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Every morning over the winter months, we'll send an email providing a general  overview of the road conditions, as provided by our crews who are out monitoring the roads from the wee small hours. 

What to expect:

  • An entertaining (we hope) email will be sent to subscribers between 6.30am-7.00am every day over the winter months. This will provide general local road conditions (including state highways).

  • That road conditions can change rapidly. We can't list every patch of ice, nor can our crews be everywhere at once.   

  • Carry chains all winter and know when and how to fit them. Especially if you're driving over the Crown Range Road - you will need them.  

  • We'll post the morning report on our Facebook and Twitter page. We'll also post updates during the day when conditions change. 

Whitelisting our emails

Our road reports are sent via a cloud based system. They are sometimes automatically classed as 'promotional' by certain email providers and may end up in your 'promotions tab', particularly if you're using a web based provider like Gmail or yahoo. 

This means that you might not get an alert when the report arrives in your inbox. However, this is easily changed if you add our address to your safe senders list (or whitelist) – more info on how to do this here ( 

Community text alerts

You can also sign up to join our community text alert database.  This means we'll send you a text message and let you know about unforeseen issues in your area, i.e. road closures, extended water-shutdowns, ice and snow affecting roads or any other other emergencies in your community.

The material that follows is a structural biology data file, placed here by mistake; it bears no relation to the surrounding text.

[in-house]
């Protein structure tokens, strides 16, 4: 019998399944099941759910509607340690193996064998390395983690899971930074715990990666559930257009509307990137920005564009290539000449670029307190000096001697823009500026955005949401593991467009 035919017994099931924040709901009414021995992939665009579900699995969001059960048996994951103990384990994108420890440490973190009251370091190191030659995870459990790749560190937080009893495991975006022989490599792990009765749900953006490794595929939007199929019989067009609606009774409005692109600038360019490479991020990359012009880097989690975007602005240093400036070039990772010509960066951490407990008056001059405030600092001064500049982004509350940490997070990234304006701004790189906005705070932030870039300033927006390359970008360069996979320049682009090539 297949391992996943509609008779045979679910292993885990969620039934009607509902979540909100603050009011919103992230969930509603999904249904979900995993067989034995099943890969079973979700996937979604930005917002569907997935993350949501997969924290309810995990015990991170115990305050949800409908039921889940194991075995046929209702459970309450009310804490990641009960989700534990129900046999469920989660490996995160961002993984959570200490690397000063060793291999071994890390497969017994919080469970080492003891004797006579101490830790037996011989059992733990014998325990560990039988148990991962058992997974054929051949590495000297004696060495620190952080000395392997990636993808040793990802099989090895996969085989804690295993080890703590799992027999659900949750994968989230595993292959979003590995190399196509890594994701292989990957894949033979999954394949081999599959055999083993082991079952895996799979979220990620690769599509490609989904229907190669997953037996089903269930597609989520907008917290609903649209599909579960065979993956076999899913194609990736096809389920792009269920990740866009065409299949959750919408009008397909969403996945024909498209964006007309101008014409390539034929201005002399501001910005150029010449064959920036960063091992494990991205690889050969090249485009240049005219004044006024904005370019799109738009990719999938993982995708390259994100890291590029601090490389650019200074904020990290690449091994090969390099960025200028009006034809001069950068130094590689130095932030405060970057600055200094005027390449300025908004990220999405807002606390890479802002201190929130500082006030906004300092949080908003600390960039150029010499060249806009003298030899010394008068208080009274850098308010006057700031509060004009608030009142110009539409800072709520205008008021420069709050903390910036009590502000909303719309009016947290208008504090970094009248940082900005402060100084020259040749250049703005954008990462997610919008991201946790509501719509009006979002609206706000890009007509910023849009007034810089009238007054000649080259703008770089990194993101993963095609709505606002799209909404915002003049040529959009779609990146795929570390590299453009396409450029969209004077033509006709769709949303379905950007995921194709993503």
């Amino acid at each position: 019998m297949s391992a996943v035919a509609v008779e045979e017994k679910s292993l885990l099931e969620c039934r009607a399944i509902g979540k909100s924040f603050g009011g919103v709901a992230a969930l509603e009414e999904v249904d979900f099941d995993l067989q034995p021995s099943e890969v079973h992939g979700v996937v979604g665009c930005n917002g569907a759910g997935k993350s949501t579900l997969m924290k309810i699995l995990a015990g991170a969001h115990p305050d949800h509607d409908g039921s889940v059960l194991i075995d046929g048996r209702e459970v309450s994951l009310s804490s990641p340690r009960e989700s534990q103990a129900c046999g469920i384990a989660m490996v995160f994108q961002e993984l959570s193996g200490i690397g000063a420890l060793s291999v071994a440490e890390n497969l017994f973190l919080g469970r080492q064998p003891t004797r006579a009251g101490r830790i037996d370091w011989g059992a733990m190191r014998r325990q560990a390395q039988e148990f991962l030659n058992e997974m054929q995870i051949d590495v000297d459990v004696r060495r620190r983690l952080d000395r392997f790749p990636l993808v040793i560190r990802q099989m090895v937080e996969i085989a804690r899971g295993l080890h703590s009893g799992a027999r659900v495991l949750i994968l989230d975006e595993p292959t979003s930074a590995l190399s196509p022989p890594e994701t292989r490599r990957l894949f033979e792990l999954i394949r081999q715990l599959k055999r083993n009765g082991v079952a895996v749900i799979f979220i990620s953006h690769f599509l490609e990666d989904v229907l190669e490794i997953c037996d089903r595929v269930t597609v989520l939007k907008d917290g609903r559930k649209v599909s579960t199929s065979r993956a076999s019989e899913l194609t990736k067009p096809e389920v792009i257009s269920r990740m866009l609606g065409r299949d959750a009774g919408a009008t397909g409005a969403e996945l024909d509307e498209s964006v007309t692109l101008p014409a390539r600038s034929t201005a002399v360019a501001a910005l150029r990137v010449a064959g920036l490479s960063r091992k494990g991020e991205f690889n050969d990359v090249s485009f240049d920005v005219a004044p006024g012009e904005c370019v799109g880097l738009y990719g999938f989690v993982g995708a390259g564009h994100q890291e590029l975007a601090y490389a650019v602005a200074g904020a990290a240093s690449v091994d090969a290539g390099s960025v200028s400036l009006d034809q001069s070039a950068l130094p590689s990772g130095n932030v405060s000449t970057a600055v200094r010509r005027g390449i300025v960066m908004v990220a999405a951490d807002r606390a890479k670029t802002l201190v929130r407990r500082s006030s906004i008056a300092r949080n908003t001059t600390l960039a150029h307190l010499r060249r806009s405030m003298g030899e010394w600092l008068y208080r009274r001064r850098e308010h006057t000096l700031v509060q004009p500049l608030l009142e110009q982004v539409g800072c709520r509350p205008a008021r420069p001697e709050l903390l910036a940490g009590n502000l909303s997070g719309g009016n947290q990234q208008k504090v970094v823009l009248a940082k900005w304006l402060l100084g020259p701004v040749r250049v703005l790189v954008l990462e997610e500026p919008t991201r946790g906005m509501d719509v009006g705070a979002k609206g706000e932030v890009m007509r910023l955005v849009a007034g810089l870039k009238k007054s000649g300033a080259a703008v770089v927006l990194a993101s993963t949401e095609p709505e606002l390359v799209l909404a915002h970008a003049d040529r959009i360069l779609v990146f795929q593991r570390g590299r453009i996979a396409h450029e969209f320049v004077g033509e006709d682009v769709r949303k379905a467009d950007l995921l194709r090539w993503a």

Winter driving tips

  • Carry chains and know how and when to fit them. If you regularly travel over the Crown Range chains must be carried all winter.    

  • Accelerate smoothly and brake gently.

  • Plan extra travel time and slow down.

  • Four-wheel drive vehicles are no safer than other vehicles, especially downhill.

  • Make sure all car windows are free of snow and ice - you can receive an instant fine if you don't.

  • Check the road conditions before you leave.

  • Be aware that shaded areas may be icy all day.

  • Ice can occur at any time of day.

  • Take extra care on bridges.

  • Double your following distances.

  • Never overtake a grit truck.

Clean your windscreen

Take your chains

Check the weather

When will my street be cleared?

When ice and snow hit we prioritise the main transport links first.   

Check out the maps below for priority roads and winter maintenance service levels.

What is CMA?

CMA (Calcium Magnesium Acetate) is a biodegradable and environmentally friendly/non-corrosive de-icing agent that is sprayed on the roads to stop ice from forming to about -7 degrees.

We typically use a combination of grit and CMA however there are potential advantages to reducing gritting and increasing CMA usage such as:

  • No grit to clean up  reducing cost and environmental impact

  • Fewer traffic accidents on loose grit

  • CMA lasts for up to 7 days, whereas grit can be displaced by traffic onto the verge after an hour

  • Overall significantly lower cost

  • Less grit on the side of the roads will improve safety for pedestrians and cyclists  

The downsides to CMA are that it can be removed by rain so can be a challenge to reapply quickly, and while it can be applied in light snow to stop ice packing down it will be less effective in a heavy snow event.  Should there be a heavy snow event we will still attend to that in the usual way by ploughing and gritting.

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